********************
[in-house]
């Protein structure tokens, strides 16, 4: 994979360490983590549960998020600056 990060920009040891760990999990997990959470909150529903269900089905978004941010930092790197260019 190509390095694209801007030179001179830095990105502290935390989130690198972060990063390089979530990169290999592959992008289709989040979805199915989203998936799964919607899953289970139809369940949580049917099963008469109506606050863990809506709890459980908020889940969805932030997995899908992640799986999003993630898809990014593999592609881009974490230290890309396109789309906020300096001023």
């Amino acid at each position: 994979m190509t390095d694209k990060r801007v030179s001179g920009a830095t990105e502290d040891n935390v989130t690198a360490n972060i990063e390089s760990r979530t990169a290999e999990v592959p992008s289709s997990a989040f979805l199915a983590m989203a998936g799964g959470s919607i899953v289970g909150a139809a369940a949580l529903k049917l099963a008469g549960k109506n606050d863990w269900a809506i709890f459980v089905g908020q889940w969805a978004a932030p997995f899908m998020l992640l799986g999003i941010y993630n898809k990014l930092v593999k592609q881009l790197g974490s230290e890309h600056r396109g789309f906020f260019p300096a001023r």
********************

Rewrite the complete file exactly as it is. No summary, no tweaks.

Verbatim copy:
[in-house]
């Protein structure tokens, strides 16, 4: 994979360490983590549960998020600056 990060920009040891760990999990997990959470909150529903269900089905978004941010930092790197260019 190509390095694209801007030179001179830095990105502290935390989130690198972060990063390089979530990169290999592959992008289709989040979805199915989203998936799964919607899953289970139809369940949580049917099963008469109506606050863990809506709890459980908020889940969805932030997995899908992640799986999003993630898809990014593999592609881009974490230290890309396109789309906020300096001023």
């Amino acid at each position: 994979m190509t390095d694209k990060r801007v030179s001179g920009a830095t990105e502290d040891n935390v989130t690198a360490n972060i990063e390089s760990r979530t990169a290999e999990v592959p992008s289709s997990a989040f979805l199915a983590m989203a998936g799964g959470s919607i899953v289970g909150a139809a369940a949580l529903k049917l099963a008469g549960k109506n606050d863990w269900a809506i709890f459980v089905g908020q889940w969805a978004a932030p997995f899908m998020l992640l799986g999003i941010y993630n898809k990014l930092v593999k592609q881009l790197g974490s230290e890309h600056r396109g789309f906020f260019p300096a001023r």